Modarabas have been playing an important role in the deepening of the financial sector in the country. They have helped in widening the scope of financial services and provided a successful and tested mode of Islamic financing. Some sector experts believe that the sector comprises of too many small players with insignificant capital base and market share posing a systemic risk. There is a need for the players to consciously follow the policy of mergers and acquisition for consolidation. The players must also develop new products and pursue aggressive marketing of these products and services. It is heartening that players are fully cognizant and making efforts. One major bear through has been the approval of Musharika-based TFCs.
Modaraba Association of Pakistan (MAP) has also prepared a proposal for setting up a SME Modaraba. With an initial paid-up capital of Rs 200 million. About 20 modarabas are expected to participate in the SME Modaraba that will undertake SME business in the smaller towns and distant areas. This will help in resolving the problem of individual modarabas, which do not have an elaborate branch network.
It is also reassuring to note that Pakistani modarabas are actively soliciting funds from other Muslim countries by highlighting the successful role they have been playing in eliminating Riba from financial transactions. One such effort has been made at the 9th Private Sector Meeting of Islamic Countries held in Sharjah in December last year. Waqar Ajmal Chaudhry, Chairman of MAP, made a detailed presentation about the operations of modarabas in Pakistan at the meeting. This presentation helped in creating enormous interest of other Muslim countries for participation in the operations of Pakistani modarabas.
The modaraba sector is the largest sector in Pakistan's financial market, having a paid-up capital of Rs 7.9 billion as at June 30, 2002. There are 45 modarabas listed at Karachi Stock Exchange. Out of these 34 are member of MAP. The performance of modarabas has shown consistent and reasonable performance over the years. During 2002, out of 34 MAP members declared dividend. The aggregate payout was Rs 570 million. While 14 members did not declare dividend another 7 posted losses.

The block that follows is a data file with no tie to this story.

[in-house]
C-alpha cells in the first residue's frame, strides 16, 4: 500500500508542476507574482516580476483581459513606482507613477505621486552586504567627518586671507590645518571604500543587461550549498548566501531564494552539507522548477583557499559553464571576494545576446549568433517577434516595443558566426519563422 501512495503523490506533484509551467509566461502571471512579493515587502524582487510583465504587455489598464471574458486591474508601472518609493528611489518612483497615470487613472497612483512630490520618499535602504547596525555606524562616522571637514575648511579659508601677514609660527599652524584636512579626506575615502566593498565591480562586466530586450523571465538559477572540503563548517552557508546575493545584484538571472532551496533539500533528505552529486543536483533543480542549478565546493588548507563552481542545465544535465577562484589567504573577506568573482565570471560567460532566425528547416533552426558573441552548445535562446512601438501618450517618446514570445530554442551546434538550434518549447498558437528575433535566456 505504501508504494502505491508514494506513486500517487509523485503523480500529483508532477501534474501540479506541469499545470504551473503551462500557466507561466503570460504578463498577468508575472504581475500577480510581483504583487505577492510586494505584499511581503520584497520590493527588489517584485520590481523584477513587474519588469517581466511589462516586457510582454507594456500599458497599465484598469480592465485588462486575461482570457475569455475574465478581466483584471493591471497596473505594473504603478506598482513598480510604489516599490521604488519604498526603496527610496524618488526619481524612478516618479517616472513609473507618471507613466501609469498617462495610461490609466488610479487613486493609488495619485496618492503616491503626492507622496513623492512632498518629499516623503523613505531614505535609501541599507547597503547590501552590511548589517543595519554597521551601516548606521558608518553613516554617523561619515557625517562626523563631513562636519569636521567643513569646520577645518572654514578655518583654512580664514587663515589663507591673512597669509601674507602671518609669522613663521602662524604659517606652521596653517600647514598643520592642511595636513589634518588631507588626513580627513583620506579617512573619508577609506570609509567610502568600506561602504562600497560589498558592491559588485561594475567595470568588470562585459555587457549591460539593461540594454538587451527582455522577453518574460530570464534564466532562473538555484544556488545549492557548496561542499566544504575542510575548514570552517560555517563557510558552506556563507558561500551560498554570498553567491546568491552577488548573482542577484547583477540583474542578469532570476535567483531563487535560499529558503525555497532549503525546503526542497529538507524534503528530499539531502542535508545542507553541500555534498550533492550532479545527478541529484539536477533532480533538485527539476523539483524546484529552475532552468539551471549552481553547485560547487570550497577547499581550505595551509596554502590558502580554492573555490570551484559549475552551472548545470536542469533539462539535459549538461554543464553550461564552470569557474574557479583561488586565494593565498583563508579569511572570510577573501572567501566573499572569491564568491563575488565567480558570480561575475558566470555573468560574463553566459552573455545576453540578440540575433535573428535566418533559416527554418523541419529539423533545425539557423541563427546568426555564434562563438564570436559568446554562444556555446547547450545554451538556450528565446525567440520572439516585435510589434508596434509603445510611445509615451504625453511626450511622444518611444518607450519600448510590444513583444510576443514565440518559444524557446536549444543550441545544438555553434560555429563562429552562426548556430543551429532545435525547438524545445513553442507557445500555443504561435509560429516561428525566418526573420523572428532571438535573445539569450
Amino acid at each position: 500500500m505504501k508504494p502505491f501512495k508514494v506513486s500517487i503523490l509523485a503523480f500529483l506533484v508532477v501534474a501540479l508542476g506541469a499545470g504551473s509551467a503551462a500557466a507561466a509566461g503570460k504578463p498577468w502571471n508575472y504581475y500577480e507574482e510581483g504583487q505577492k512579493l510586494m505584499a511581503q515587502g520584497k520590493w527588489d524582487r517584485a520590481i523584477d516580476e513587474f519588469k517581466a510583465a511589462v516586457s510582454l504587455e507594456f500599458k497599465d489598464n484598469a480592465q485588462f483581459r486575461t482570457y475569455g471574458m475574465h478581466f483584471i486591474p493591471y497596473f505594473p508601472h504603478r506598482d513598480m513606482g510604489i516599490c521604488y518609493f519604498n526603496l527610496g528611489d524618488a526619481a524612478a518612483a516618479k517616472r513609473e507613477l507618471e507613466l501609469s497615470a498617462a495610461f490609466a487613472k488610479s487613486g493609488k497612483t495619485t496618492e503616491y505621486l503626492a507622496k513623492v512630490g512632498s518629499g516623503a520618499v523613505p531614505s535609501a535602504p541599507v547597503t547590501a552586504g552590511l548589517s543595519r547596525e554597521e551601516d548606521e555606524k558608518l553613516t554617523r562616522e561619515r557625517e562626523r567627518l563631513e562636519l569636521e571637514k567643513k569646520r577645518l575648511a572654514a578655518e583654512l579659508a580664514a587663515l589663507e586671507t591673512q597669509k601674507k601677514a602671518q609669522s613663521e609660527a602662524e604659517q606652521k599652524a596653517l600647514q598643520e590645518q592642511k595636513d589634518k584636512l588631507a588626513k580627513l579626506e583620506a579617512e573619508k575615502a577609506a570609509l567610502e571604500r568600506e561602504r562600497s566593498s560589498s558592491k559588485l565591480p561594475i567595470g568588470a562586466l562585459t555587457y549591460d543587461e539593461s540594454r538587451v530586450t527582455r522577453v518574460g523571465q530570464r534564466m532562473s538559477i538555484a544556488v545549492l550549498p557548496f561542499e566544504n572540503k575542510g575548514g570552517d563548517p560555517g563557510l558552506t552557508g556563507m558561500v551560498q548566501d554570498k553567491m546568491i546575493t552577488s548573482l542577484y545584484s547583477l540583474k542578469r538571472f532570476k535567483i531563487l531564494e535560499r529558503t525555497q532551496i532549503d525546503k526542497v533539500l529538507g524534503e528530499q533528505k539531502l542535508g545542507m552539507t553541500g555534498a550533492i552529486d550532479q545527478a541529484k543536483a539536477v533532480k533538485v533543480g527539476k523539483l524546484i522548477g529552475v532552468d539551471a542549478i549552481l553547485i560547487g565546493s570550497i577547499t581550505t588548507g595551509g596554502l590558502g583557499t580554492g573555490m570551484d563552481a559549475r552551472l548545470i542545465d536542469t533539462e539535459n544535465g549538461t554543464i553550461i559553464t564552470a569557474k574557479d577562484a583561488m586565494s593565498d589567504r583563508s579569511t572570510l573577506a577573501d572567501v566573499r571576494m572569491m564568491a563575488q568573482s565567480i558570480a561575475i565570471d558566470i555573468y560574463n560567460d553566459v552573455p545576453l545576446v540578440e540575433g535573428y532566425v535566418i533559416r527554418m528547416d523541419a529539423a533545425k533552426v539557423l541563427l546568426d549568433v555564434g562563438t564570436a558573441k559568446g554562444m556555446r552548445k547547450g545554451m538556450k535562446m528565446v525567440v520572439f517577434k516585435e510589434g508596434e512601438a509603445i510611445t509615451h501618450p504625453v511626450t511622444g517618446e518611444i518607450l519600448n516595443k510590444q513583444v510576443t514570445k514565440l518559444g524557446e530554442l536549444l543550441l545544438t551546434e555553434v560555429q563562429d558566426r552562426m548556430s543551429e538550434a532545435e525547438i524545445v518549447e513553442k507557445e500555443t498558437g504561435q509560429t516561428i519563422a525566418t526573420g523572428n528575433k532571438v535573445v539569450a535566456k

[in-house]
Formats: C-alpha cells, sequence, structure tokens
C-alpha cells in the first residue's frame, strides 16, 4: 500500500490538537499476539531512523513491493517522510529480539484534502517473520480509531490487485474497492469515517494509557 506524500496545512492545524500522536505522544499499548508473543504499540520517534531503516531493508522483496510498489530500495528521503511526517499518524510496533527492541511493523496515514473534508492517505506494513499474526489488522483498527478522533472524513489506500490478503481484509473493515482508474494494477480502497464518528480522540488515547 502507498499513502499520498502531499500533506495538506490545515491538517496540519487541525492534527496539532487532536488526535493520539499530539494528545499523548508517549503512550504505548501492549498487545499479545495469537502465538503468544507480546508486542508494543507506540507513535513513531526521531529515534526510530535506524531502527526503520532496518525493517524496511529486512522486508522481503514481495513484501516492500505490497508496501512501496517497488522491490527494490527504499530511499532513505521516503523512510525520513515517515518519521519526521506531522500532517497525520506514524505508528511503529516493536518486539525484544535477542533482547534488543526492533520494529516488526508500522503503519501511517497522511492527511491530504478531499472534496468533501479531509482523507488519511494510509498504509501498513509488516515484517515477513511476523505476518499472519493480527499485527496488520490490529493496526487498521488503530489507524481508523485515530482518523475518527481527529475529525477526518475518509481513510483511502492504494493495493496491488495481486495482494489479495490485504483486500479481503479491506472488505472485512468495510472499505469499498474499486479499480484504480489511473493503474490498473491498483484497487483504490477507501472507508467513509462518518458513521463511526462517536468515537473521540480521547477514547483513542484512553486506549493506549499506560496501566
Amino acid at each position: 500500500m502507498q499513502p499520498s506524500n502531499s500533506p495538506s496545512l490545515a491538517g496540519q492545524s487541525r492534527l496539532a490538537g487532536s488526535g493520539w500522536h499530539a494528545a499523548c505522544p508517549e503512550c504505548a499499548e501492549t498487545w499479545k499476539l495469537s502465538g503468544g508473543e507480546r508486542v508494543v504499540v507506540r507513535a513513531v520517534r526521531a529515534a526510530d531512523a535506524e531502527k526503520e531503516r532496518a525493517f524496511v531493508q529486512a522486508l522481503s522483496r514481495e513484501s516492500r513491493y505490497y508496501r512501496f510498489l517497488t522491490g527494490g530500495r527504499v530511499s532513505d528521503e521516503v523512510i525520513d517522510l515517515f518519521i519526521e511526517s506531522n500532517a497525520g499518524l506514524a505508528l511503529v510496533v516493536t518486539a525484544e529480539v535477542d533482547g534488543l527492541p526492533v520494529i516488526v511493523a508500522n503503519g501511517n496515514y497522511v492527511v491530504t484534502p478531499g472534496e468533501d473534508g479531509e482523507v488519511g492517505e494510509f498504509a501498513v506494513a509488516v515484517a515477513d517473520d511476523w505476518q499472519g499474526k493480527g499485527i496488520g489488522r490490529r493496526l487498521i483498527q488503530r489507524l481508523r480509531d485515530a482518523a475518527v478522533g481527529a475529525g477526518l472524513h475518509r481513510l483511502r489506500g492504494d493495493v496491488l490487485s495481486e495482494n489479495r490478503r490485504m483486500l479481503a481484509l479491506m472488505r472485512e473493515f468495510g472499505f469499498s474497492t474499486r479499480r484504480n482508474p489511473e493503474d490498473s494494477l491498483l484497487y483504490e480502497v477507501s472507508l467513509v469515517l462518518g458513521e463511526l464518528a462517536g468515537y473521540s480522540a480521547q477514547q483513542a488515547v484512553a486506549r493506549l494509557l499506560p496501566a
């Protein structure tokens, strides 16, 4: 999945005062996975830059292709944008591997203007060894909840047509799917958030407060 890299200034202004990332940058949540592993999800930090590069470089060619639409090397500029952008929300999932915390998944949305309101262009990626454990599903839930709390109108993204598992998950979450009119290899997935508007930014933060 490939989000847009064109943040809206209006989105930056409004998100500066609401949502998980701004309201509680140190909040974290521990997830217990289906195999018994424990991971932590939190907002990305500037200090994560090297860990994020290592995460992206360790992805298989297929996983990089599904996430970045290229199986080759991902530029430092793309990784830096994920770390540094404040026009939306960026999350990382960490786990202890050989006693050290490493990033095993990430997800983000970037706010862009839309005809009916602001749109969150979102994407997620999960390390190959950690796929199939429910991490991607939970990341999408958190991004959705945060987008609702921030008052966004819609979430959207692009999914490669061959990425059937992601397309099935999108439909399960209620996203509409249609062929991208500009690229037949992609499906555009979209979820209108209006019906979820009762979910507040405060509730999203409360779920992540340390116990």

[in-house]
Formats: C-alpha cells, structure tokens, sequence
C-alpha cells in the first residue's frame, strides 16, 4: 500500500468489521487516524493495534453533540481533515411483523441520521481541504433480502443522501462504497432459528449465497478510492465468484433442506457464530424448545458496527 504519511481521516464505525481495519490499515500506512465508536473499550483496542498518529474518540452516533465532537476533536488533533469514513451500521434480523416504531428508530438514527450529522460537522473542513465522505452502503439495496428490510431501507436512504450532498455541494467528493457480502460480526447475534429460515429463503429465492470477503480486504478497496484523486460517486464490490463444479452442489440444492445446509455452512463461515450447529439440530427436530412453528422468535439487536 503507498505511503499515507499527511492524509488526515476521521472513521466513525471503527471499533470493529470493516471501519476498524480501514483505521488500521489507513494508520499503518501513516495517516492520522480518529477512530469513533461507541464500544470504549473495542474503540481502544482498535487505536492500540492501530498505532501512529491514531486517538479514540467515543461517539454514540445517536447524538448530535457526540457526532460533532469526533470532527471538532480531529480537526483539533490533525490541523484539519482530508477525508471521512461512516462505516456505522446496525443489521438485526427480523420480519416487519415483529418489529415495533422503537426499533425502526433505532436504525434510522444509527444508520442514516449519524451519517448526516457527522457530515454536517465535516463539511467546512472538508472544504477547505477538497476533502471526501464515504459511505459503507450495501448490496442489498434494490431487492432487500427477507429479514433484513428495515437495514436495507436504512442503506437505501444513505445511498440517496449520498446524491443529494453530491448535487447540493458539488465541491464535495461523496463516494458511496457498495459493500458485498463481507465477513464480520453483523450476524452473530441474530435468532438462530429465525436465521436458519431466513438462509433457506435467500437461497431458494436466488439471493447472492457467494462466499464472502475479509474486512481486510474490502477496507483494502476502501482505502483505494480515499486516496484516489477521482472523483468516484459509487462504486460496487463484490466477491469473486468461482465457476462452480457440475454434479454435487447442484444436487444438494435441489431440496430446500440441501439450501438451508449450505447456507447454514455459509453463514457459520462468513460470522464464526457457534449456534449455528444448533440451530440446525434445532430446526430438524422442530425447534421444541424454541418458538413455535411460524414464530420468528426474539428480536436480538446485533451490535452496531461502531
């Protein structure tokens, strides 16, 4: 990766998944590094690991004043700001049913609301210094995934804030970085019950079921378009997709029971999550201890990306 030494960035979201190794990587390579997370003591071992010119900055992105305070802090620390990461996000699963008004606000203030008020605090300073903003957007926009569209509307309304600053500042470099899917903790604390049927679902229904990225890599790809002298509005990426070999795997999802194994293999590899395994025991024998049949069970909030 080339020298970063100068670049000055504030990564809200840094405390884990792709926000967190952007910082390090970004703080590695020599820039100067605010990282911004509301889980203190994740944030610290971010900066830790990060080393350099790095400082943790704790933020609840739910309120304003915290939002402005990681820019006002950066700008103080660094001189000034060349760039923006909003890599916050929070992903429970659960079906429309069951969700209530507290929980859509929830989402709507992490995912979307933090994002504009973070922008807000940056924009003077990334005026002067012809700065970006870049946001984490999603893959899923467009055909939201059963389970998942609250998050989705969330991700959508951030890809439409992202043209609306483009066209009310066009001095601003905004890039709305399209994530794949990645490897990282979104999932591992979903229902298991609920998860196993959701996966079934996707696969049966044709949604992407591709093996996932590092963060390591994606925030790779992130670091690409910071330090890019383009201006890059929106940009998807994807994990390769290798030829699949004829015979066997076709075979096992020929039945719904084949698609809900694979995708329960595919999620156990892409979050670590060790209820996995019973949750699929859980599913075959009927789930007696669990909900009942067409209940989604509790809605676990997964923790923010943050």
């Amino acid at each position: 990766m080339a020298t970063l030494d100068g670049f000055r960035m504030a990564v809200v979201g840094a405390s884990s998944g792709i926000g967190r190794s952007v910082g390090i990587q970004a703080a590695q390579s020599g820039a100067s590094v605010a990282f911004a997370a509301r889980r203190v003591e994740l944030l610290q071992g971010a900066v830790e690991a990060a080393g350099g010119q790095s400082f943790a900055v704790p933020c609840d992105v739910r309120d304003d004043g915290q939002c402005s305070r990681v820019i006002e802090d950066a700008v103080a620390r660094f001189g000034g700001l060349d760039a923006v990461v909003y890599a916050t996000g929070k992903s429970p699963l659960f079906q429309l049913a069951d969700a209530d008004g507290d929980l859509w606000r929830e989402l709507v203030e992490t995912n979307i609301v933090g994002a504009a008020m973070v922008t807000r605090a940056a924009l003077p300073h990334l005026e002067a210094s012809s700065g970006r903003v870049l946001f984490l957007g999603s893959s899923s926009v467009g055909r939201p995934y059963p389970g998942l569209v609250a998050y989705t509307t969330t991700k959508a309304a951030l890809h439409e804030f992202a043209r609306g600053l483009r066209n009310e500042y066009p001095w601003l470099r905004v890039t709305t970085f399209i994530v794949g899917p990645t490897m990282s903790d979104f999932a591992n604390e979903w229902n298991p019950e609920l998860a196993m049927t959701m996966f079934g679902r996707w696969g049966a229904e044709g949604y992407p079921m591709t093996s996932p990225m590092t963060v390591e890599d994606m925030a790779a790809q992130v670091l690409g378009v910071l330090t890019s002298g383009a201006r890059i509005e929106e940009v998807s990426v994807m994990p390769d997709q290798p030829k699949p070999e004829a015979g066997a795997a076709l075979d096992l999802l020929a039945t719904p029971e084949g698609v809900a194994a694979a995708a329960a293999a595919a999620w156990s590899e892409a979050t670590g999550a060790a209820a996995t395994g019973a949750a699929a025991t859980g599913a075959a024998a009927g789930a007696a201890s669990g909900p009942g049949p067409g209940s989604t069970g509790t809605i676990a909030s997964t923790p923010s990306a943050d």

While many people believe that modarabas only undertake leasing business, the diversity of their operations can be gauged from the income earned through various activities. During 2002, the total income of MAP members was Rs 3,930 million. Out of this Rs 2,917 million was earned from leasing business and Rs 340 million was from Musharika and Morabaha products.
The latest entrant is Fayzan Manufacturing Modaraba. It was incorporated pursuant to a joint venture agreement between Faysal Bank, Al Faysal Investment Bank, Meezan Bank and Pak Kuwait Investment Company. This is a specific purpose modaraba for a period of five and half years, commencing March 22, 2001. It has been floated to construct, operate, manage and own a polyester staple fibre plant spinning and processing plant at the premises of ICI Pakistan under the licence agreement with ICI. The plant has commenced commercial operations on April 01, 2002.
With the revival of investors' confidence in Pakistan's economy the private sector demand for funds has registered significant increase. Though, commercial banks are suffering from surplus liquidity, they are reluctant to enter into medium-term financing, particularly for plant and machinery. In such a scenario only leasing companies and modarabas have to meet the demand. They are poised to meet the challenge. The only favour they demand from the government is an even playing field for all the players.